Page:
The point of interest of this study is that of students’ educational achievement. In the Dutch context, students with migrant backgrounds, even with making gains in attending secondary schools award higher qualifications upon matriculation and gaining more basic qualifications, they are still lagging behind the students that are considered as Dutch natives. Specifically, students with migrant backgrounds are more likely to be tracked into the lower track, earning a basic certificate upon matriculation.
The research is employing a culturally relevant/responsive and sustainable pedagogy in science education, which offers an opportunity to address the glaring inequalities in science education in the Netherlands especially in primary education. Offering this intervention in primary education is most crucial because it is at the end of primary education that students are funneled into the three educational tracks in secondary education. The choice of an after-school community program resonates within theories of learning and empirical evidence pointing to the fact that such spaces, unlike classrooms, provide motivating structures which have the potential to disrupt power dynamics and hierarchical relationships usually produced between students from the dominant group and students belonging in minoritised groups.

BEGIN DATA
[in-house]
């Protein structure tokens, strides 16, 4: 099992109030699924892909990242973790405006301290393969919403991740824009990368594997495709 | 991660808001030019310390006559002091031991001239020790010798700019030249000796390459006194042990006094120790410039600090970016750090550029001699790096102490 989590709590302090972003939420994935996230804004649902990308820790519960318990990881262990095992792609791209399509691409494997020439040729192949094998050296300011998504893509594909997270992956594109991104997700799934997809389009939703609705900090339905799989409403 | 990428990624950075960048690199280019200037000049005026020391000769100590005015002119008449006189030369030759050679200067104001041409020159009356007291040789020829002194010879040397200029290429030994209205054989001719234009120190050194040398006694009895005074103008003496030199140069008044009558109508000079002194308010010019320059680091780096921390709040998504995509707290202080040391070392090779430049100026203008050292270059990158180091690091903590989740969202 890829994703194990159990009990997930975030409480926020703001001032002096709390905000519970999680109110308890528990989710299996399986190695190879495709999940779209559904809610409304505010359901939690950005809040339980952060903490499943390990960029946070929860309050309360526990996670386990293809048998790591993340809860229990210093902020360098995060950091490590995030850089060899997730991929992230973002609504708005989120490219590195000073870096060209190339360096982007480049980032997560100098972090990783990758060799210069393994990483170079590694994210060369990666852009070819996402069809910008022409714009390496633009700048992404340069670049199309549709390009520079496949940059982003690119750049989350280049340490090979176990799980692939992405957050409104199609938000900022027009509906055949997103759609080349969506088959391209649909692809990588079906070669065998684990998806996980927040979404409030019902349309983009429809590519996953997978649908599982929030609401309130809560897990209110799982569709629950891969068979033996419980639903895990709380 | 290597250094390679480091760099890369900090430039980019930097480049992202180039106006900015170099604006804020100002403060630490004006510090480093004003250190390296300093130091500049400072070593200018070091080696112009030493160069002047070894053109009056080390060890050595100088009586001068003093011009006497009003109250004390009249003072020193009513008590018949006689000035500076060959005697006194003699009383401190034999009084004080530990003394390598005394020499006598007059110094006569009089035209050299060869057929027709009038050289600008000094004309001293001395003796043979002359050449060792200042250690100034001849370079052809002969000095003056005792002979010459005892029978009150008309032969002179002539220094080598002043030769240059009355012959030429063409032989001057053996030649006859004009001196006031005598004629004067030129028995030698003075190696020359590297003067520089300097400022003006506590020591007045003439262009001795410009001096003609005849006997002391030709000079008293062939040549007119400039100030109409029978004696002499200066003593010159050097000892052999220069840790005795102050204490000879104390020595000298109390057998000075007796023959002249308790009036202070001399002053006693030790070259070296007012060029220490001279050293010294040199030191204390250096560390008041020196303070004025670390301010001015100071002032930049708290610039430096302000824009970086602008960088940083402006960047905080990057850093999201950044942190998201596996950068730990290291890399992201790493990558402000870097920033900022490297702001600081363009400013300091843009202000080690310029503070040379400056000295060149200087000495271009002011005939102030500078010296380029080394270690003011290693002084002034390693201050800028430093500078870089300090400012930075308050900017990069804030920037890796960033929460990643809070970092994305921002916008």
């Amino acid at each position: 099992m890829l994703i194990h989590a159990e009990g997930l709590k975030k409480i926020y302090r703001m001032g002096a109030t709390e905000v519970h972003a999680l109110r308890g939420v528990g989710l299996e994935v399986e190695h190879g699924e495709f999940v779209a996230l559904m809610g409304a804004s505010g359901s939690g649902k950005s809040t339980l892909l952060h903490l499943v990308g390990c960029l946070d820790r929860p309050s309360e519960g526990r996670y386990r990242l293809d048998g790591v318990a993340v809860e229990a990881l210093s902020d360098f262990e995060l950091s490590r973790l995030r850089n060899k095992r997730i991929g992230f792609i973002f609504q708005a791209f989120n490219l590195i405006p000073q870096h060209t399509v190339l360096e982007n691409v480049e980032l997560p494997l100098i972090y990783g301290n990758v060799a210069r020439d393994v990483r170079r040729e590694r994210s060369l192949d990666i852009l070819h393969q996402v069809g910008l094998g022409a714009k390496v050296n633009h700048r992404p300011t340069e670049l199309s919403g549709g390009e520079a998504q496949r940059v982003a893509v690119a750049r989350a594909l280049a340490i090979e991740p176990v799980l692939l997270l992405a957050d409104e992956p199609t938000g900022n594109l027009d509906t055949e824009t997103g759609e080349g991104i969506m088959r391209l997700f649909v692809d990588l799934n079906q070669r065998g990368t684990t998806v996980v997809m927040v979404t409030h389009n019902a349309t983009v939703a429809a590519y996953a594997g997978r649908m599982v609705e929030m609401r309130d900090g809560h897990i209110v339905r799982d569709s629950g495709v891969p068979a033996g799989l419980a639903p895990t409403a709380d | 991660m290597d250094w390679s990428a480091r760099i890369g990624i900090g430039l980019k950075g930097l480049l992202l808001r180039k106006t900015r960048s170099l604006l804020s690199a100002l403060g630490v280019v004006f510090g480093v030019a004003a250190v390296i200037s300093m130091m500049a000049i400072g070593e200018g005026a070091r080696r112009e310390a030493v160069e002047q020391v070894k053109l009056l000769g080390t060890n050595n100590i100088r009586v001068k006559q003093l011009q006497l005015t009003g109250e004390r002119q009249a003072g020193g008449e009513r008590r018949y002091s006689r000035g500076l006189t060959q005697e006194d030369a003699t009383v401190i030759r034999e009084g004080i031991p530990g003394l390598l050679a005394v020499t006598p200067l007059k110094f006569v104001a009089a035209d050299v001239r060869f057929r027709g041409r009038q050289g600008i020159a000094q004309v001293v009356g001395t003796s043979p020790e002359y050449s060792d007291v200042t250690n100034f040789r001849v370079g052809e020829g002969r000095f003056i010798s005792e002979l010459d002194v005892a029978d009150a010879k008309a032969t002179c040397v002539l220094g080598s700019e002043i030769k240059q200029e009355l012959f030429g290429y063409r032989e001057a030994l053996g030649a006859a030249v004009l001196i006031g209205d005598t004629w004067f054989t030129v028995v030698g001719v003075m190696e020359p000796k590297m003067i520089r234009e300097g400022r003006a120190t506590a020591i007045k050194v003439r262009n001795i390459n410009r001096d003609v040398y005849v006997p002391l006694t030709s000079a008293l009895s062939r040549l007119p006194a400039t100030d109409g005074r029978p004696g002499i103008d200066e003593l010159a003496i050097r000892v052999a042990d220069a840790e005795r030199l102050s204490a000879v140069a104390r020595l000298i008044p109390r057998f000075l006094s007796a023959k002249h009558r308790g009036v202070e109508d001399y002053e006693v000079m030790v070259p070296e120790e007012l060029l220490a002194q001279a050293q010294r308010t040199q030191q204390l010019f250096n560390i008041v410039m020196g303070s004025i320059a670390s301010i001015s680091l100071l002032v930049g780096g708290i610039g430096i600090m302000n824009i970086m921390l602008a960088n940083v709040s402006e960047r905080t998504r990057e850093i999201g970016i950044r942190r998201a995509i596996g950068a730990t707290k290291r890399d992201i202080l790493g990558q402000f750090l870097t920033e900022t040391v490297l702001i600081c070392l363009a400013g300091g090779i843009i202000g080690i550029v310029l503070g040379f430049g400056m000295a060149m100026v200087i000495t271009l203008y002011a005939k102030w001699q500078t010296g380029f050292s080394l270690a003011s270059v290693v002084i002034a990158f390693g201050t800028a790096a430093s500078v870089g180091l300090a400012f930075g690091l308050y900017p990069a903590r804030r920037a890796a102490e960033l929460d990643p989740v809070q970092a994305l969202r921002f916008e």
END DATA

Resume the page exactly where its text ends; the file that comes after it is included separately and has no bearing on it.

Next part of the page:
Situated within these theoretical perspectives, the research study will address the following overarching research question: How does the synergy of culturally relevant, responsive, and sustainable pedagogies support marginalized students’ authoring of disrupting science identities in community-based settings?
The term disrupting identity is used to refer to identity politics and the kinds of identities that are challenging existing inequality systems as well as social, cultural, and educational borders and boundaries.
The study follows a qualitative ethnographic case study approach. The context is defined by the community-based science program, defined as a place where educators, family members, the curriculum, and children interact and constantly inform each other. Research data from educators, students and family members will be collected through ethnographic observations, interviews, personal diaries, and student work (e.g., artifacts, drawings, photovoice assignments).
Theila Smith, Phd student
Institute for Science Education and Communication